I am attempting to think through a particular type of game with continuous strategies, with Bayes Nash equilibrium as the solution concept. I first describe the game below, followed by questions.


Consider the following game between two agents: A and B.

  • Agent A draws a cost $k$ from a distribution $F(k)$, which has support on $[0,\overline{k}]$. Knowing this cost, she chooses an action $x\in [0,\infty]$ and thereby incurs a cost $k\cdot x$.

  • The choice of $x$ produces a benefit $R(x)$ for agent B, with $R(0)=0$, $R^\prime(x)>0$ and $R^{\prime\prime}(x)<0$.

  • $R(x)$ is not observed until the game is completed. Instead, A is paid by B for her effort based on a noisy but strictly informative signal $\xi(x)$. Higher $\xi$ always indicates higher $x$ on average.

  • Specifically, B has a prior distribution $\pi (x)$ over $x$ and observes $\xi(x)$. B always pays A her expected product $E(R(x)|\pi,\xi)$ so that B expects a payoff of zero for any value of the signal.

  • Finally, in Bayes Nash equilibrium, we require that $\pi (x)$ is "correct": i.e., given the distribution of costs $F(k)$ and the expected payments as a function of $x$ and $\pi (x)$, actions $x$ actually do have the distribution $\pi(x)$.


  1. There appears to always be an equilibrium to this game with a degenerate prior $\pi(x)$ that has all its mass on zero. In this case, $E(R(x)|\pi,\xi)=0$ for all $x$, and A would never choose $x>0$, confirming the prior. Do you agree?

  2. What are some non-trivial sufficient conditions for there to be additional equilibria in pure strategies (i.e., with $x>0$ in some states of the world)?

  3. How would one characterize these other equilibria if they exist? For example, how would the set of equilibria change if the benefit function increased from $R(x)$ to $\hat{R}(x)$ = $c\cdot R(x)$ where c is a constant greater than one?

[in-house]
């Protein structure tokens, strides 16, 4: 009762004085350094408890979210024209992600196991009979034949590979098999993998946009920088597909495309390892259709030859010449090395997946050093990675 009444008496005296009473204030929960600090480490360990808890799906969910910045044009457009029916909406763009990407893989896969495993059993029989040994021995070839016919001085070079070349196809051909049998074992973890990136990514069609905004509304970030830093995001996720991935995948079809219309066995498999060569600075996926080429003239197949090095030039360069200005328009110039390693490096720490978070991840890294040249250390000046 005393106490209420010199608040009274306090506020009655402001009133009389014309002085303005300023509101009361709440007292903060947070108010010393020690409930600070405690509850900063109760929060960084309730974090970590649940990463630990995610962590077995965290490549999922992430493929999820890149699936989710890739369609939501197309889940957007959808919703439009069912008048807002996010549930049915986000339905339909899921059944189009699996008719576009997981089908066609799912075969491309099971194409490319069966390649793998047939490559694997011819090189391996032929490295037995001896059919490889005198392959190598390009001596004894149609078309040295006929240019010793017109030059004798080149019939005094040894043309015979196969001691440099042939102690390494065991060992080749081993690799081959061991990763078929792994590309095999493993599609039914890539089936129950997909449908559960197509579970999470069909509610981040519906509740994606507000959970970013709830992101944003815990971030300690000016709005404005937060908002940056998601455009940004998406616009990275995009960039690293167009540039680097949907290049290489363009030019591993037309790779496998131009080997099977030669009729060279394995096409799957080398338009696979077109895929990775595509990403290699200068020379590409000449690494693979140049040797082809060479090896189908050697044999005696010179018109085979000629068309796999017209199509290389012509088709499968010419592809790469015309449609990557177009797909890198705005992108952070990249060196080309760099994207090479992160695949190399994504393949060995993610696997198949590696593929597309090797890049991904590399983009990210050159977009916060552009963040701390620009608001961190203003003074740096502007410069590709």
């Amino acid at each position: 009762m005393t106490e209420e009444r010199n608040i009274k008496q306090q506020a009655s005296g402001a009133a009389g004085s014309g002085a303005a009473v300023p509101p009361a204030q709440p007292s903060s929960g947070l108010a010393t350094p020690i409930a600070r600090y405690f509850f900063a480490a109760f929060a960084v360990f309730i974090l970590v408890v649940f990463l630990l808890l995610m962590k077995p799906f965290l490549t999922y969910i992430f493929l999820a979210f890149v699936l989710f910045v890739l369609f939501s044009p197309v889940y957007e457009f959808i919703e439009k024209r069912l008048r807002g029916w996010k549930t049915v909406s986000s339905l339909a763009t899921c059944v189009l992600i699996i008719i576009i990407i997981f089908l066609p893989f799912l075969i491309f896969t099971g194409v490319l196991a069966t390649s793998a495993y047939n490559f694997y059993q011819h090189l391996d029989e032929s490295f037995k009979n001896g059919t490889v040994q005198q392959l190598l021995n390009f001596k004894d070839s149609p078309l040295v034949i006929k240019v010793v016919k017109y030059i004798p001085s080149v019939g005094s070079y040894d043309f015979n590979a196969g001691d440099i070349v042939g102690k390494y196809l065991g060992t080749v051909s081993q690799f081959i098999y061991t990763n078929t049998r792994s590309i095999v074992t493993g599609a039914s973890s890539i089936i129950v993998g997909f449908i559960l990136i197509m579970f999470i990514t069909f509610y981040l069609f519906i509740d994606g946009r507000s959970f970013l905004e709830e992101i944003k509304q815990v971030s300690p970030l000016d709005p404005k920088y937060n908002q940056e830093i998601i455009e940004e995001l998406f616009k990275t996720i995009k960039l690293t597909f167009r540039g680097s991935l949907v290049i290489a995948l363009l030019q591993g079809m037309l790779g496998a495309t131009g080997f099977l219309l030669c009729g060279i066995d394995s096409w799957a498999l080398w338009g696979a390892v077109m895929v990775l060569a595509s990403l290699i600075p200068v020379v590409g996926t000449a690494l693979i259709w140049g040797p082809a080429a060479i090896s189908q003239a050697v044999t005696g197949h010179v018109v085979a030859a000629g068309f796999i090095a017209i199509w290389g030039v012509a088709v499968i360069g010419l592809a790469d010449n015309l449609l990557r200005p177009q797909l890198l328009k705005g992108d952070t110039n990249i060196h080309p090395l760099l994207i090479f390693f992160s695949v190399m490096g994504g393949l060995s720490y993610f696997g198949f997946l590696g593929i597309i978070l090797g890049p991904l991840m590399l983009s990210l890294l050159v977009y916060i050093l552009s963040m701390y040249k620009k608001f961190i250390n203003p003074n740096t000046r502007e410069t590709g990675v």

Additional Notes

  • I am aware of examples of this kind of game with discrete actions $x$. These are comparatively easy to analyze. What I am struggling with here is how to think about equilibria with continuous actions and therefore also a continuous prior $\pi(x)$. The fixed point problem seems much trickier in this case.

  • EDIT: It seems the way to think about this may be with continuous-state markov chains, though I am not completely sure how to write this problem in that form. Even assuming I am on the right track here, I can so far only find sufficient conditions for the existence of a unique stationary distribution, but no theorems that guarantee non-uniqueness or that suggest a way to do comparative statics on the set of equilibria.

  • Aside from that, feel free to make further assumptions or introduce new notation if it helps.

  • This is the first question I have posted. So constructive feedback is welcome.

  • $\begingroup$ Your question 3. is very unclear. $\endgroup$ – Giskard Jun 8 '17 at 18:42
  • $\begingroup$ Thanks @denesp. I changed it, trying to be more specific. $\endgroup$ – saturno Jun 8 '17 at 18:51
  • 1
    $\begingroup$ Intuitively I don't think there is another equilibrium. Anyways, I would simplify this problem. Pick a functional form for R and a distribution for the signal. Then try to solve it, which should not be too hard for example for a quadratic R and a normal signal. Then generalize, if you think this would yield some sort of interesting insight. $\endgroup$ – Tobias Jun 24 '17 at 18:34

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